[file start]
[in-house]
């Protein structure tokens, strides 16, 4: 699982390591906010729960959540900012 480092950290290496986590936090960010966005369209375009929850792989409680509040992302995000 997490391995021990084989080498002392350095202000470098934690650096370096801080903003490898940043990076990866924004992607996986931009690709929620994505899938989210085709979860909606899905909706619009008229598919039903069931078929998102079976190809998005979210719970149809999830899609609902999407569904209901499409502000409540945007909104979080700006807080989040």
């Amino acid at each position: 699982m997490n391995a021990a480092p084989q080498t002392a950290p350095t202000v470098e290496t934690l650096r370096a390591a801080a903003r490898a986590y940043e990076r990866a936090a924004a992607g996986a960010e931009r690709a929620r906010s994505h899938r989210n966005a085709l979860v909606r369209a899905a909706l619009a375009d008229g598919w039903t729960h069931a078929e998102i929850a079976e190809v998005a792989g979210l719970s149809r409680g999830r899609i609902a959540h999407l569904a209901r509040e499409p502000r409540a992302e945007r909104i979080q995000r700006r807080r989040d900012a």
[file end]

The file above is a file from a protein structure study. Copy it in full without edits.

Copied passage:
[in-house]
């Protein structure tokens, strides 16, 4: 699982390591906010729960959540900012 480092950290290496986590936090960010966005369209375009929850792989409680509040992302995000 997490391995021990084989080498002392350095202000470098934690650096370096801080903003490898940043990076990866924004992607996986931009690709929620994505899938989210085709979860909606899905909706619009008229598919039903069931078929998102079976190809998005979210719970149809999830899609609902999407569904209901499409502000409540945007909104979080700006807080989040």
């Amino acid at each position: 699982m997490n391995a021990a480092p084989q080498t002392a950290p350095t202000v470098e290496t934690l650096r370096a390591a801080a903003r490898a986590y940043e990076r990866a936090a924004a992607g996986a960010e931009r690709a929620r906010s994505h899938r989210n966005a085709l979860v909606r369209a899905a909706l619009a375009d008229g598919w039903t729960h069931a078929e998102i929850a079976e190809v998005a792989g979210l719970s149809r409680g999830r899609i609902a959540h999407l569904a209901r509040e499409p502000r409540a992302e945007r909104i979080q995000r700006r807080r989040d900012a």